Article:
Saturday, February 28, 2015

Kingmaker: Rivers Run Red


Despite the fact that there are now some odd four players who own the Ultimate Campaign expansion book from Paizo, and assurances after assurances that they would 'blue book' the king building experience so that they could continue onto the 'adventure proper', such an event did not occur.

Rather the first hour or so of game time was taken up with the claiming of hexes and preparation of farm land for the new kingdom. It went fairly smooth but the players who weren't interest in that aspect of the game were less than enthused.

The players then decided to clear out a nearby barrow mound and killed what used to be a wight, that I subbed for a wraith.  The sword they got though was a nice +2 fey bane. I quickly ruled that it required the use attune it and and did an extra 2d6 versus fey creatures.

They also managed to hunt down the hodag, a monster that I gave a fairly high armor class and lots of attacks, but no real 'quirks' to it. Almost like a little juggernaut but I have a full five man outfit here so they made short work of the creature.

Then the party went off to explore some old elf ruins currently inhabited by... you guessed it, evil fey. Due to some inter party conflict between how the players do things, the party wound up almost being apologetic to the 'Dancing Lady", the local evil fey that had unofficial servants that tended to kill annoying adventurers.

With the fey bane sword, the party made quick work of those servants but... One of the players has that lustful disadvantage and made the moves on the lady while the rest of the party left. She did her dance and charmed him. Being alone with a blood drinking fey was not good for said character but the party did manage to overcome the creature in the end although this particular fey grants a 'dying' curse.

The party then went to a larger city as their own didn't have a higher enough level priest, to get a few things fixed and removed. So now the party has agreed to a few quests for this NPC. I may just use that as the launching point for the next adventure as it's a quick plug into the "why does the party care about this other area".

I'm also thinking that while the party is out of their region I'm going to have a group of NPCs tackle the lizard men. The lizard men are relatively low level fodder for the party at this time unless I do a lot of conversions and well, I am a lazy bastard. It'll help to get things ready for book 3 of the 6 part series and free up the party to do some more exploring. Think I'll grab the old Paizo group directly from the NPC Guide as they are a group of wandering adventurers.

Anyone have any good resources on converting monsters from 3rd edition to 5th? The 5th edition Dungeon Master's Guide has a good section on making monsters but if there's a quicker way, I'm all ears.



Sunday, February 22, 2015

Spartacus: Character Study Lucretia


Having recently just finished watching Spartacus on Netflix, I thought I'd take a look at another villain of the series. This time, Lucretia.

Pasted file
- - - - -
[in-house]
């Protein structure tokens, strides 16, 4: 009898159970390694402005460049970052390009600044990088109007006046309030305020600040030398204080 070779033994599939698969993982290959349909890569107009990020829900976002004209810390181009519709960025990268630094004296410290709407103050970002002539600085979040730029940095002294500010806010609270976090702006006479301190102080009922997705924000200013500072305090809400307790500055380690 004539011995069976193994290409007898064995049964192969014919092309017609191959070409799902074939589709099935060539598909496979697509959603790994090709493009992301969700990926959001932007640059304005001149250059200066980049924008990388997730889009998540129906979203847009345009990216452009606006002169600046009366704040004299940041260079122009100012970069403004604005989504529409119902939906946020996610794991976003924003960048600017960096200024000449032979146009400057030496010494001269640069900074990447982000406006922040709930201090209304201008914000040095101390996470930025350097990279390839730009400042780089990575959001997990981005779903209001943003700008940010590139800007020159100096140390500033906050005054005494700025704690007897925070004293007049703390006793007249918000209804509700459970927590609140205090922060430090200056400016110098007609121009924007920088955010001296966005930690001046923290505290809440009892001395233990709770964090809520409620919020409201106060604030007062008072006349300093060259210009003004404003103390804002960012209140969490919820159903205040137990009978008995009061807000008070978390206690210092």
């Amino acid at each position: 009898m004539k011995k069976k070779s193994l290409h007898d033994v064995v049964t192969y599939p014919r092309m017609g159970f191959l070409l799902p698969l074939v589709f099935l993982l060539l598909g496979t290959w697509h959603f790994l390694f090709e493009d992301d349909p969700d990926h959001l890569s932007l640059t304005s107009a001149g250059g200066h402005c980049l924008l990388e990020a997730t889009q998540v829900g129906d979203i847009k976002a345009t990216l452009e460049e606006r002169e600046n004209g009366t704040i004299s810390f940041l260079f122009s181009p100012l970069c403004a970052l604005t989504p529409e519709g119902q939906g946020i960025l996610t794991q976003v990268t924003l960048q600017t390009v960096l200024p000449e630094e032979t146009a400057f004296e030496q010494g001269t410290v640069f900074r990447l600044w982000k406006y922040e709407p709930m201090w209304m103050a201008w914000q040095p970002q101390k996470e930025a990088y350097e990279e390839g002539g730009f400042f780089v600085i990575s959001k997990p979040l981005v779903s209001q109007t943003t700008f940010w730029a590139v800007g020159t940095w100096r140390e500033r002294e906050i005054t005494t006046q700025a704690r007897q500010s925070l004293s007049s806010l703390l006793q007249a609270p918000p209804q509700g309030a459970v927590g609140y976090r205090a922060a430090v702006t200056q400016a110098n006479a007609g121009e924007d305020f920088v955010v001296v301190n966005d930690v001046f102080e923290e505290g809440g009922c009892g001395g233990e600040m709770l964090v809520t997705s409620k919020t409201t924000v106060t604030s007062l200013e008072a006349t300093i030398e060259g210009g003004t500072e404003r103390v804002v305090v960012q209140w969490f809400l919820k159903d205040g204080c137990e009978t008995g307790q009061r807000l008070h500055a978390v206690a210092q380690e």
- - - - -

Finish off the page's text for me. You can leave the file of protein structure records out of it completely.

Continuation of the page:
How you view Lucretia may depend on how you watched the original series. If you watched it as aired for example, you might have a different mind then if you watched it in chronological order.

Lucretia is the wife of Quintus Gnaeus Cornelius Lentulus Batiatus. She brings no dowry, no name and nothing outside of her own cunning and ambition to the marriage. This is something that Quintus' father notes many times, even trying to get Qunitus to dissolve the marriage.

But perhaps 'beloved' father had reason to? Quintus has dreams far beyond being a mere gladiator owner. Far beyond providing blood and spectacle to the crowds. And his father doesn't approve.

Lucretia on the other hand, does. She helps Quintus wherever she can including doing things that may be beyond the standard of such services that a gladiator house may offer. 

Her initial motivation in taking 'the Undefeated Gaul' to her chambers are to get pregnant so that she may provide her husband Quintus a son. As the chronology advances, it becomes obvious that it evolves far past that and into a strange sort of lust/love/ownership issue. That she, a woman, has this thing with Crixus that is hers and hers alone. Something that she is willing to do much to keep.

This includes changing some of her services that she normally provides to others with the gladiators as sex slaves and does so in a manner that brings shock to all parties involved. See one of Lucretia's friends and allies is a bit of a cruel mistress herself, always looking down on Lucretia and her way of life, but enjoying it as 'scandalous' in its own way.

When said friend seeks the company of Crixus as sex slave, Lucretia instead substitutes Spartacus, a man that the friend has many reasons to hate. It works out well in Lucretia's favor as she then has sufficient blackmail material over friend.

Like any, when she feels wronged, she seeks her own brand of vengeance. When Crixus takes a lover of his own, Lucretia's own 'virgin' slave, it wrongs her on many levels. On one level, Lucretia is a proud woman. It hurts her to think that her slave would want anyone outside of her. On another, Crixus, despite status as gladiator, is still a slave, still property and this betrayal is one of defiance. On another, at this point, Quintus has already told her that he knows about it and allowed it because it made her happy.

With those elements in place, Lucretia works to have Crixus killed by Spartacus in an exhibition match by poisoning the Gaul.

After the Spartacus uprising and so many are left dead or left for dead, Lucretia survives but is a pale shadow of her former self. Her possessions are gone from her. Her husband is dead. Her lover is dead. She is taken against her will over and over by a former slave.

And yet she still possesses keen mind and is able to take advantage of a rapidly changing order. She manages to use her surviving status to appear as a oracle, a bridge between man and god. She stays close to her good 'friend' and eventually has the last laugh on her.

A former shadow that kills.

In looking at Lucretia's nature I'd peg her with some of the following attributes:

Loyalty: